Activity 1: Collection
❉ Organize your exhibit ❉
Time needed: 20-45 minutes
Materials needed: Objects to display, something to write with, paper or post-it notes
LEARN: What is a museum exhibit?
In the first activity, you and your family shared your own collections with one another. How do museums share their collections with their visitors?
Lots of museums like to display their collection in public spaces to tell stories and share information. These displays are called exhibitions or exhibits. Exhibits feature objects, paintings, pictures, or other parts of a museum collection along with labels telling the viewer about what they are looking at and how it connects to the other objects in the exhibit. The label usually has the name of the object, when it was made (if this is known), and a brief description. These are pictures of a display case of objects used and made by sailors in the 1800s and the label describing each one. The display is part of a larger exhibit on view at the Old State House.
Sometimes there is a person in charge of designing the exhibits for a museum. At Revolutionary Spaces our exhibits are designed by a whole team of people working together. Our newest exhibit, Reflecting Attucks, took over 15 people working together to complete. Some people wrote the exhibit text, some people organized the objects and images that are on display, and other people designed and made all the labels and signs describing the exhibit materials.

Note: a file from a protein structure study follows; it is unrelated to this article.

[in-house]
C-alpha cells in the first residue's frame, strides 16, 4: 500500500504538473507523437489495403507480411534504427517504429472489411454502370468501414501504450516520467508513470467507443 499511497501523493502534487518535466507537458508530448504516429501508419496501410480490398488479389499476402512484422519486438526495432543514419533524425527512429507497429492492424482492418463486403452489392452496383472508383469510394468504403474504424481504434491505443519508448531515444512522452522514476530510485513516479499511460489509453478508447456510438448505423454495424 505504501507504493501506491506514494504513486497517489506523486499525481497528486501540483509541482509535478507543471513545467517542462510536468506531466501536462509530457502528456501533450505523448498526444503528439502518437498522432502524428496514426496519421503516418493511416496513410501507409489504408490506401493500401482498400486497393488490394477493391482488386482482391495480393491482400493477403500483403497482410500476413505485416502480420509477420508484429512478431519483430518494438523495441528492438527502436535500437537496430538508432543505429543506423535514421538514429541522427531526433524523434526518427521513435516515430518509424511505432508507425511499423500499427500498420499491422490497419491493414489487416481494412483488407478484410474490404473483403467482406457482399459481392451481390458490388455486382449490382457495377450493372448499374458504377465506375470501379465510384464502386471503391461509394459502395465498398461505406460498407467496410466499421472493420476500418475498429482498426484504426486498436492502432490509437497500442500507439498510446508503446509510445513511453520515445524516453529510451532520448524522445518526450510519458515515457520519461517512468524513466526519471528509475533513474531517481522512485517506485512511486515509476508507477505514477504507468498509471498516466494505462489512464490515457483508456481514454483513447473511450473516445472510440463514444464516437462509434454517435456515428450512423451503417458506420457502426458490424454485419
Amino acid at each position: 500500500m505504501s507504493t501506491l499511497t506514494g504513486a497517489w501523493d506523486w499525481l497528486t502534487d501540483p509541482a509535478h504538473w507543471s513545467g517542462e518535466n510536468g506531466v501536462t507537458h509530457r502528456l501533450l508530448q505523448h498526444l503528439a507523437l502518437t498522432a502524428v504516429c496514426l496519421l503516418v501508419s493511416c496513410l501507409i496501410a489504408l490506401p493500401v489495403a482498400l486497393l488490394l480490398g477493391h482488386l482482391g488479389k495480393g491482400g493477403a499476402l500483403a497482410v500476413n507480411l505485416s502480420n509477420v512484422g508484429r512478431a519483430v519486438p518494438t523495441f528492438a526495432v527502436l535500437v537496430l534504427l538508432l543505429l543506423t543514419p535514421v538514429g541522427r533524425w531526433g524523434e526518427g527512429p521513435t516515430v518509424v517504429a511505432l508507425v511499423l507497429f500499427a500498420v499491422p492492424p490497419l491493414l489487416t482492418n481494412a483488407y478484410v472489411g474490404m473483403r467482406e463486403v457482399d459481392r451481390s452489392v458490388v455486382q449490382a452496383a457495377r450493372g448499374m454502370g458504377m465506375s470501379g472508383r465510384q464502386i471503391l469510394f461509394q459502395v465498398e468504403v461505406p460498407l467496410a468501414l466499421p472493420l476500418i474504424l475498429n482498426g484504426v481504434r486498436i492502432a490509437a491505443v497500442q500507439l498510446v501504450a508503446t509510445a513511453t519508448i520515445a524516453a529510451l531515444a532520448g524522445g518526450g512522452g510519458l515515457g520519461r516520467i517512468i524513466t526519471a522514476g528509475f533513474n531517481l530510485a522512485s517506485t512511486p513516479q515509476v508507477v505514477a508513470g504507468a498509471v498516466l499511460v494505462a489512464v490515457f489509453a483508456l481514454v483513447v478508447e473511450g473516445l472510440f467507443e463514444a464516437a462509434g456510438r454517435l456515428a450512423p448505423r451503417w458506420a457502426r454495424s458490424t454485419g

The exhibits at the Old State House and the Old South Meeting House share stories about the history of Boston and America and help visitors connect those stories to their own lives.
YOUR TURN: Organize an exhibit using your collection.
Can you create a museum exhibit at home using your collection or objects you find in your house? Here are the steps:
Step 1: Decide what you want people to learn from your exhibit
- The best exhibits use objects to tell a story or share information.
Step 2: Pick out your objects
- It’s a good idea to keep your exhibit small; choose 5-10 objects that best tell your story.
Step 3: Arrange your objects
- Spread them out on a nice flat surface where they can be easily viewed.
- Be thoughtful about how you arrange the objects in order to help the viewer follow the story of your exhibit.
Step 4: Write your labels
- You will want one label that introduces the story of your exhibit and labels that share information about the individual objects on display.
- You can type these on a computer and print them out, or hand write them. Post-it notes make great at home museum exhibit labels because they’re already sticky!
- Arrange your labels next to your objects, or put a number near the object and have all of the information on one sheet of paper.
Step 5: Name your exhibit
- Choose a name that gets the viewer excited about what they’re going to see and learn.
Up next: how can you talk with people about the story your exhibit tells ?
Activity 3: Gallery Talk
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